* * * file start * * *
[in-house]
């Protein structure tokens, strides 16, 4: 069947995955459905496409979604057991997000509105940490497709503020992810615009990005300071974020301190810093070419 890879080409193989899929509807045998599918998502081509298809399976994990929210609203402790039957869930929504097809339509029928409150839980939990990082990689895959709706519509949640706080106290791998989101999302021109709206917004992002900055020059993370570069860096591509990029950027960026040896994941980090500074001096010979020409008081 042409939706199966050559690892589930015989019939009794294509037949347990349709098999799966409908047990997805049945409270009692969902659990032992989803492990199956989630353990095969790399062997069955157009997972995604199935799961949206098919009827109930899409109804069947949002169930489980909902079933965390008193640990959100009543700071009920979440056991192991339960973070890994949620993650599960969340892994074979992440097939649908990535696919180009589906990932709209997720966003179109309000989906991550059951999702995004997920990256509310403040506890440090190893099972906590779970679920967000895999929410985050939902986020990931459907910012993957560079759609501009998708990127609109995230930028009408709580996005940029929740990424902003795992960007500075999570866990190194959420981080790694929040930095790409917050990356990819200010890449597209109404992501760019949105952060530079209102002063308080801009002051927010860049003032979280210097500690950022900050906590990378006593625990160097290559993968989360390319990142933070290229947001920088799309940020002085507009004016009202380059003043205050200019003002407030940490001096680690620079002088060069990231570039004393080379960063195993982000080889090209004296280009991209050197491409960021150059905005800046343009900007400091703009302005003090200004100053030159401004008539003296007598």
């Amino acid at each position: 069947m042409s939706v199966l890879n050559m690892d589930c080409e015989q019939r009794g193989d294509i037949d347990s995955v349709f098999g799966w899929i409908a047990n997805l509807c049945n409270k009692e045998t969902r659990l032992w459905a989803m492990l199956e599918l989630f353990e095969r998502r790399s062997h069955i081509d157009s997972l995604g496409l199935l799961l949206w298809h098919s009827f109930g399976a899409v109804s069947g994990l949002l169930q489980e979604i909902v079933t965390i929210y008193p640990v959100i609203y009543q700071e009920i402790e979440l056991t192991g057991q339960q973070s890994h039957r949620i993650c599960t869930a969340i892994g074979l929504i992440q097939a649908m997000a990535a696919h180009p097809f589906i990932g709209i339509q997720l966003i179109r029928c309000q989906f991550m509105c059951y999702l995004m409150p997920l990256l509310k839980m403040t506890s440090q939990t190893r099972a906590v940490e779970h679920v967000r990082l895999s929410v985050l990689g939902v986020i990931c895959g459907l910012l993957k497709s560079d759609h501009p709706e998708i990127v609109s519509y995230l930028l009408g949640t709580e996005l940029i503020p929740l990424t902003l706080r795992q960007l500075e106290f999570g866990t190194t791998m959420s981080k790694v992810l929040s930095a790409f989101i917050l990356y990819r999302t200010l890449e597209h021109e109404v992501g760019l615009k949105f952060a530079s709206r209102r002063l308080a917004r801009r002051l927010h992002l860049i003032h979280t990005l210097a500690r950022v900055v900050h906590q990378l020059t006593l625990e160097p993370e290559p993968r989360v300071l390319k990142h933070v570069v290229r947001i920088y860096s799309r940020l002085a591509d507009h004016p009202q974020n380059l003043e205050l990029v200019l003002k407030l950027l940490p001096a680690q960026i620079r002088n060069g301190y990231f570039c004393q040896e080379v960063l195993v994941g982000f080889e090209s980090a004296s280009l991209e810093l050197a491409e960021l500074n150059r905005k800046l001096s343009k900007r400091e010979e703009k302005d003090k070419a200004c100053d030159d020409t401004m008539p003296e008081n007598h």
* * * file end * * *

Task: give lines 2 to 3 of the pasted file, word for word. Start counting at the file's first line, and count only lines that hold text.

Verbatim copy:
């Protein structure tokens, strides 16, 4: 069947995955459905496409979604057991997000509105940490497709503020992810615009990005300071974020301190810093070419 890879080409193989899929509807045998599918998502081509298809399976994990929210609203402790039957869930929504097809339509029928409150839980939990990082990689895959709706519509949640706080106290791998989101999302021109709206917004992002900055020059993370570069860096591509990029950027960026040896994941980090500074001096010979020409008081 042409939706199966050559690892589930015989019939009794294509037949347990349709098999799966409908047990997805049945409270009692969902659990032992989803492990199956989630353990095969790399062997069955157009997972995604199935799961949206098919009827109930899409109804069947949002169930489980909902079933965390008193640990959100009543700071009920979440056991192991339960973070890994949620993650599960969340892994074979992440097939649908990535696919180009589906990932709209997720966003179109309000989906991550059951999702995004997920990256509310403040506890440090190893099972906590779970679920967000895999929410985050939902986020990931459907910012993957560079759609501009998708990127609109995230930028009408709580996005940029929740990424902003795992960007500075999570866990190194959420981080790694929040930095790409917050990356990819200010890449597209109404992501760019949105952060530079209102002063308080801009002051927010860049003032979280210097500690950022900050906590990378006593625990160097290559993968989360390319990142933070290229947001920088799309940020002085507009004016009202380059003043205050200019003002407030940490001096680690620079002088060069990231570039004393080379960063195993982000080889090209004296280009991209050197491409960021150059905005800046343009900007400091703009302005003090200004100053030159401004008539003296007598």
């Amino acid at each position: 069947m042409s939706v199966l890879n050559m690892d589930c080409e015989q019939r009794g193989d294509i037949d347990s995955v349709f098999g799966w899929i409908a047990n997805l509807c049945n409270k009692e045998t969902r659990l032992w459905a989803m492990l199956e599918l989630f353990e095969r998502r790399s062997h069955i081509d157009s997972l995604g496409l199935l799961l949206w298809h098919s009827f109930g399976a899409v109804s069947g994990l949002l169930q489980e979604i909902v079933t965390i929210y008193p640990v959100i609203y009543q700071e009920i402790e979440l056991t192991g057991q339960q973070s890994h039957r949620i993650c599960t869930a969340i892994g074979l929504i992440q097939a649908m997000a990535a696919h180009p097809f589906i990932g709209i339509q997720l966003i179109r029928c309000q989906f991550m509105c059951y999702l995004m409150p997920l990256l509310k839980m403040t506890s440090q939990t190893r099972a906590v940490e779970h679920v967000r990082l895999s929410v985050l990689g939902v986020i990931c895959g459907l910012l993957k497709s560079d759609h501009p709706e998708i990127v609109s519509y995230l930028l009408g949640t709580e996005l940029i503020p929740l990424t902003l706080r795992q960007l500075e106290f999570g866990t190194t791998m959420s981080k790694v992810l929040s930095a790409f989101i917050l990356y990819r999302t200010l890449e597209h021109e109404v992501g760019l615009k949105f952060a530079s709206r209102r002063l308080a917004r801009r002051l927010h992002l860049i003032h979280t990005l210097a500690r950022v900055v900050h906590q990378l020059t006593l625990e160097p993370e290559p993968r989360v300071l390319k990142h933070v570069v290229r947001i920088y860096s799309r940020l002085a591509d507009h004016p009202q974020n380059l003043e205050l990029v200019l003002k407030l950027l940490p001096a680690q960026i620079r002088n060069g301190y990231f570039c004393q040896e080379v960063l195993v994941g982000f080889e090209s980090a004296s280009l991209e810093l050197a491409e960021l500074n150059r905005k800046l001096s343009k900007r400091e010979e703009k302005d003090k070419a200004c100053d030159d020409t401004m008539p003296e008081n007598h």